OAKLAND, Calif. — What Portland Trail Blazers general manager Neil Olshey likes most about rookie point guard Damian Lillard is his duality.
Off the court, Lillard is a humble young man, well-mannered and congenial. A 22-year-old who can schmooze with executive types and endear himself to veteran teammates.
And on the court ...
“He's from Oakland,” Olshey said. “He's got an edge. He's got swagger. I think it's that dichotomy that makes him special.”
More than two months into the season, he is the front-runner for NBA Rookie of the Year honors. He's already being deemed the next in a tradition of elite Oakland point guards.
But what's dropping jaws around the league about Lillard, the sixth overall pick in the 2012 draft, is how complete his game is. He's not just dominating with athleticism, or simply scoring in bunches. He's leading a team playing above-. 500 ball, battling for a playoff spot in the tough Western Conference.
And on Friday, when the Warriors hosted the Trail Blazers, Lillard played his first game in his hometown.
Though the Trail Blazers lost to the Warriors, 103-97, on Friday night, Lillard finished with a career-high 37 points on 15-of-25 shooting. He converted five of his seven three-pointers in the second half, nearly leading Portland to its second thrilling comeback in two nights.
“He has talent,” the Warriors' Stephen Curry, who had 22 points and 12 assists on Friday, said of Lillard. “He's probably going to be Rookie of the Year, and he showed a lot tonight. I look forward to playing him again. Hopefully we stop him.”
It wasn't far-fetched that Oracle Arena could have become Lillard's home-court, especially with Curry's health still uncertain at the time of last June's NBA draft.
“I definitely thought it was a possibility,” Lillard said before the game. “I thought we could play together. I thought me and him could be on the floor at the same time the same way they do it with he and (Jarrett) Jack.”
The physical elements of Lillard's game are no doubt impressive. He's 6-foot-3, 195 pounds with deceptive athleticism. And don't let his outside shot get going.
“I don't know that there is anybody who you can compare him to,” says TNT analyst Steve Kerr, who broadcast Thursday night's Portland-Miami matchup. “He combines deep shooting range with his penetration ... Usually guys are better at one than the other. He appears to be equally efficient at both.”
He is shooting just 42 percent from the field. But already Lillard has proved he can dominate a game offensively. His 18.2 points and. 6.5 assists in 38.1 minutes per game are tops among rookies.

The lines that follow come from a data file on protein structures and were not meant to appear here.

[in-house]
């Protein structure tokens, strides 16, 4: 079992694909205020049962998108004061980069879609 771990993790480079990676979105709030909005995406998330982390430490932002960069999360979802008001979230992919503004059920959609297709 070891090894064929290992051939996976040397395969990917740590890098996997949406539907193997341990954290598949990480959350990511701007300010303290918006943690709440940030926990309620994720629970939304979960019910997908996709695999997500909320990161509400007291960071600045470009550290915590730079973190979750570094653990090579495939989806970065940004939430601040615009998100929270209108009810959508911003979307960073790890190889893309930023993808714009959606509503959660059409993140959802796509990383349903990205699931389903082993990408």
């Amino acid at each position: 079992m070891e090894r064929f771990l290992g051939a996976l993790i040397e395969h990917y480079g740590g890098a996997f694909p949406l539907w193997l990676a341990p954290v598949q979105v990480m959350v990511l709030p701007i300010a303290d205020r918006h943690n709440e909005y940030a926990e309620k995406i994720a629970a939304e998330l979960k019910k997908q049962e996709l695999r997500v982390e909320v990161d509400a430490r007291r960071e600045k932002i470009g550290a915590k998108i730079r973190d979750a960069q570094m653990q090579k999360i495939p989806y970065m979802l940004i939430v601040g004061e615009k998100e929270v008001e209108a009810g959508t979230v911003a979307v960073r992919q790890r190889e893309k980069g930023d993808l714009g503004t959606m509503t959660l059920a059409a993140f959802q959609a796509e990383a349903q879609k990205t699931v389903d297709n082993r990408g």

“You've got to love everything about him,” Warriors coach Mark Jackson said of Lillard. “We thought highly of him. He was clearly the best point guard in the draft ... No surprise what he's doing. They found themselves a point guard to build on for a long time to come.”
Lillard has impressed his teammates and NBA peers with his veteran aura. He plays with a poise that has impressed even LeBron James.
“He's never out of his comfort zone,” James told reporters on Wednesday. “He's never too fast, he's never too slow. He plays in his own lane.”
He's got the kind of control on the court that makes San Antonio coach Gregg Popovich take notice.
“His skills are obvious, but I like his demeanor as much as I like his skills,” Popovich told reporters after Lillard totaled 29 points, seven rebounds and six assists in a mid-December win over the Spurs. “I think he's a wonderful player. He really plays within himself, and that doesn't mean he doesn't play hard. He's aggressive, he's not afraid of contact.”
Lillard's journey explains his makeup. That edge to his game was inherited from his dad, Houston, known for handling his own on Oakland's blacktop in his day, and groomed in the same Oakland hoops culture that birthed Gary Payton and Jason Kidd.
But what added to it was the chip on Damian's shoulder that comes from being overlooked by major colleges. A star at Oakland High, he dominated the competition. But despite his obvious potential, Lillard wound up at Weber State in Utah. That didn't turn out to be the worst thing, as the culture shock helped hone his ability to adapt. The small-town, familial atmosphere of college allowed his personality to shine.
“We always taught him to respect people,” Lillard's dad said. “He's always been a great kid. We've never had any problems with him. He gets along with everyone. If you don't like Damian, then something is wrong with you.”
Weber State also prepared him for the task of running a team. Known for being a score-first guard, Lillard got experience as a floor general. He was the heart and soul of the Wildcats.
So instead of being less ready for the NBA because he came from a small school, he had gained valuable experience.
“He's not unlike Steph Curry in that he knows what it's like for any chance your team has of succeeding riding on you,” Olshey said. “He's been in big-game situations. He's had to handle the pressure. He's unflappable.”
Distributed by MCT Information Services